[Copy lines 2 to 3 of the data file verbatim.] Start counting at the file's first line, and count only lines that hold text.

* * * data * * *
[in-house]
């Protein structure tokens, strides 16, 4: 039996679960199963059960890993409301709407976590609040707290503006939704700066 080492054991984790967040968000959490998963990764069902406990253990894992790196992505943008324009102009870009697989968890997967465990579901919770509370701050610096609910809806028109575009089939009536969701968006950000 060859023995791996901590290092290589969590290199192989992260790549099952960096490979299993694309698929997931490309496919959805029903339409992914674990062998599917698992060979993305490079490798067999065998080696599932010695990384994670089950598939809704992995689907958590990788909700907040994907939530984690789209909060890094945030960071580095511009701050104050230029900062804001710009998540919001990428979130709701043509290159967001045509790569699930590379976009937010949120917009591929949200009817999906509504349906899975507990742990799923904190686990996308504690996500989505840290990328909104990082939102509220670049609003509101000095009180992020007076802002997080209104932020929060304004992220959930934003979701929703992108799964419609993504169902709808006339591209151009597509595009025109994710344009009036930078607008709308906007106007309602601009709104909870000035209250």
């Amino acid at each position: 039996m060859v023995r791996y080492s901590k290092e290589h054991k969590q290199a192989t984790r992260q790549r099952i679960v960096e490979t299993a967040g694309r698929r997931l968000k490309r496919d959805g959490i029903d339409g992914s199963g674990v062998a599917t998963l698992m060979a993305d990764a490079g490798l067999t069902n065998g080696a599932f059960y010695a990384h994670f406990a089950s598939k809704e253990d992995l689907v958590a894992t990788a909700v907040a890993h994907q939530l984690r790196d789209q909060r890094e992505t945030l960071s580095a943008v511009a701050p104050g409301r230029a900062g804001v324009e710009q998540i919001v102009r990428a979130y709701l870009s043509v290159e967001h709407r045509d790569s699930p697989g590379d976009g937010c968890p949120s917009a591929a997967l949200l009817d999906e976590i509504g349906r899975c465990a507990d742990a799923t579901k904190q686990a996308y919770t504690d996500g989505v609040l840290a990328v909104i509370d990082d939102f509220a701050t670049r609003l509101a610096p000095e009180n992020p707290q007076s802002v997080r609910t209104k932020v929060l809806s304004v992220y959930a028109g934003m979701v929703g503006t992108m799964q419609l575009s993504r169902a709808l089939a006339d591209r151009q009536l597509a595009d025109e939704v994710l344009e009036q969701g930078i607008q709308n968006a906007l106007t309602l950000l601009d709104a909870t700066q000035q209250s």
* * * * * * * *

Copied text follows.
């Protein structure tokens, strides 16, 4: 039996679960199963059960890993409301709407976590609040707290503006939704700066 080492054991984790967040968000959490998963990764069902406990253990894992790196992505943008324009102009870009697989968890997967465990579901919770509370701050610096609910809806028109575009089939009536969701968006950000 060859023995791996901590290092290589969590290199192989992260790549099952960096490979299993694309698929997931490309496919959805029903339409992914674990062998599917698992060979993305490079490798067999065998080696599932010695990384994670089950598939809704992995689907958590990788909700907040994907939530984690789209909060890094945030960071580095511009701050104050230029900062804001710009998540919001990428979130709701043509290159967001045509790569699930590379976009937010949120917009591929949200009817999906509504349906899975507990742990799923904190686990996308504690996500989505840290990328909104990082939102509220670049609003509101000095009180992020007076802002997080209104932020929060304004992220959930934003979701929703992108799964419609993504169902709808006339591209151009597509595009025109994710344009009036930078607008709308906007106007309602601009709104909870000035209250």
């Amino acid at each position: 039996m060859v023995r791996y080492s901590k290092e290589h054991k969590q290199a192989t984790r992260q790549r099952i679960v960096e490979t299993a967040g694309r698929r997931l968000k490309r496919d959805g959490i029903d339409g992914s199963g674990v062998a599917t998963l698992m060979a993305d990764a490079g490798l067999t069902n065998g080696a599932f059960y010695a990384h994670f406990a089950s598939k809704e253990d992995l689907v958590a894992t990788a909700v907040a890993h994907q939530l984690r790196d789209q909060r890094e992505t945030l960071s580095a943008v511009a701050p104050g409301r230029a900062g804001v324009e710009q998540i919001v102009r990428a979130y709701l870009s043509v290159e967001h709407r045509d790569s699930p697989g590379d976009g937010c968890p949120s917009a591929a997967l949200l009817d999906e976590i509504g349906r899975c465990a507990d742990a799923t579901k904190q686990a996308y919770t504690d996500g989505v609040l840290a990328v909104i509370d990082d939102f509220a701050t670049r609003l509101a610096p000095e009180n992020p707290q007076s802002v997080r609910t209104k932020v929060l809806s304004v992220y959930a028109g934003m979701v929703g503006t992108m799964q419609l575009s993504r169902a709808l089939a006339d591209r151009q009536l597509a595009d025109e939704v994710l344009e009036q969701g930078i607008q709308n968006a906007l106007t309602l950000l601009d709104a909870t700066q000035q209250s």